Two-and-a-half years later, as of today, the contract elapsed and Inland Defenders had been paid $20 million by the county in that interim. During that period, further questions about Carter and Inland Defenders and the quality of the legal representation being provided emerged. At issue was that Inland Defenders rarely put on a spirited legal defense of those it represents, appearing to merely go through the motions.
In numerous cases handled by Inland Defenders, there has been no actual contact between an attorney and the defendant. Instead, defendants, particularly ones yet in custody, are met in a jail setting by an “investigator” bearing a plea agreement proffered for the defendant to sign, even before an attorney has reviewed the case in depth.
Additionally, in many cases, the attorneys representing the conflict defendants are not members of Carter’s law firm but rather contract attorneys working under contracts that provide a set rate for that work, which incentivizes the settling of these cases with as few court appearances as possible, with as little time spent on the cases as possible and the avoidance of actually going to trial.
There have been suggestions that the county is acquiescing in the Earl Carter law firm’s provision of inadequate legal representation because this relieves, to a considerable degree, the logjam of cases at the courts. Moreover, the county and a host of other governmental entities stand to see their expenses increase if the attorneys at the Carter law firm engage in a truly aggressive defense of the conflict defendants, including taking the cases to trial.
This week, at its Tuesday September 27 meeting, the board of supervisors unanimously approved authorizing the county’s purchasing agent to extend the contract with Inland Defenders for two additional one-year periods, from September 30, 2016 through September 30, 2018, and for up to an additional 60 days following expiration or termination of the contract. The board approved the item as part of its consent calendar. The consent calendar is reserved for what are considered routine and noncontroversial matters. The staff report for the item was written by Mary Jane Olhasso, the county’s assistant executive office for finance and administration. The item was presented to the board by Gary McBride, the county chief financial officer. When the Sentinel placed calls to their offices before and after the meeting, both Olhasso and McBride declined to comment on the item.
Deputy county counsel Julie Surber reviewed the contract together with Inland Defenders’ performance over the last two years, and gave the item legal clearance to proceed. County counsel is the county’s top civil lawyer and the office of county counsel is the county’s stable of in-house attorneys.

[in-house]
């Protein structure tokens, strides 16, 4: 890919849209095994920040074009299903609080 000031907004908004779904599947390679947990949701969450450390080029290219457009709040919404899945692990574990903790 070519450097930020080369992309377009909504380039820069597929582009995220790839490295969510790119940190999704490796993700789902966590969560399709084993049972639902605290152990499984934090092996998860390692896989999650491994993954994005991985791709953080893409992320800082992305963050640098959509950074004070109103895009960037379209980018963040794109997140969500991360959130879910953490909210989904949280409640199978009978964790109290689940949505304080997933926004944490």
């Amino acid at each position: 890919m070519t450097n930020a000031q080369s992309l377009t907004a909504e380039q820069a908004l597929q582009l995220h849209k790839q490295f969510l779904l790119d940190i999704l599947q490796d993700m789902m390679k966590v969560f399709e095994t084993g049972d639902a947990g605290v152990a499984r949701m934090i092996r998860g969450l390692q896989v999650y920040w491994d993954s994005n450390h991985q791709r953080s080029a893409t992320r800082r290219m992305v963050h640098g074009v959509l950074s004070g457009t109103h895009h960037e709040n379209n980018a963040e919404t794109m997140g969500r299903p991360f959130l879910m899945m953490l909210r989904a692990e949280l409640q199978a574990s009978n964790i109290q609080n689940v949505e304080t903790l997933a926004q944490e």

Surber did not deny that Carter and Inland Defenders had farmed out the vast majority of conflict defense cases to contract attorneys and that Inland Defenders had taken fewer than one percent of its San Bernardino County conflict defense cases to trial. Nor did she controvert reports that Inland Defenders routinely dispatches investigators to the jails with plea agreements that are foisted upon the defendants Inland Defenders represents or that a significant number of the defendants represented by Inland Defenders do not see an attorney until their appearance in court where their guilty plea pursuant to a plea bargain is entered. “I have no comment,” Surber said.
San Bernardino County’s official spokesman, David Wert, told the Sentinel, “There are no anomalies or irregularities with regard to this contract and its extension.”
Wert said, “Going back to the original awarding [of the contract], the county considered multiple contracts with regional firms, and some did offer lower rates. However, collectively, the proposals from regional firms would have cost more. Also, there were factors besides cost that led the panel to recommend the current contractor. This was documented in staff’s recommendation to the board.”
Moreover, Wert said “The district attorney had no influence over the process or the selection.” Wert made no comment with regard to Ramos’s letter of recommendation for Carter.
Wert also sought to downplay the issue at the center of the blackmail material that Ramos possessed and which he withheld to extort Carter.
“A 30-year-old adjudicated misdemeanor that resulted in a $350 fine would not have been a disqualifying factor,” he said.
As to Surber’s unwillingness to provide a substantive report as to her findings with regard to Inland Defenders’ performance over the past 30 months, Wert said, “Julie’s reticence was that she didn’t want to have a discussion with you, not that she was uncomfortable with the subject matter.”
Wert said, “As for your other concerns, the county has not heard about any problems with the representation provided by the contractor. The public defender, the Superior Court, the DA, advocates, or individual clients have not expressed concerns to the county and there has been no noticeable increase in Marsden motions.”
A Marsden motion is the means by which a criminal defendant can fire a court-appointed attorney or communicate directly with a judge in a court proceeding. A Marsden motion is based on a defendant’s claim that the attorney is providing ineffective assistance or has a conflict with the defendant.
Repeated efforts by the Sentinel over the years to get Ramos to discuss the full nature of his relationship with Carter have been unsuccessful.
Carter has been similarly reluctant to discuss his generosity to Ramos
By Mark Gutglueck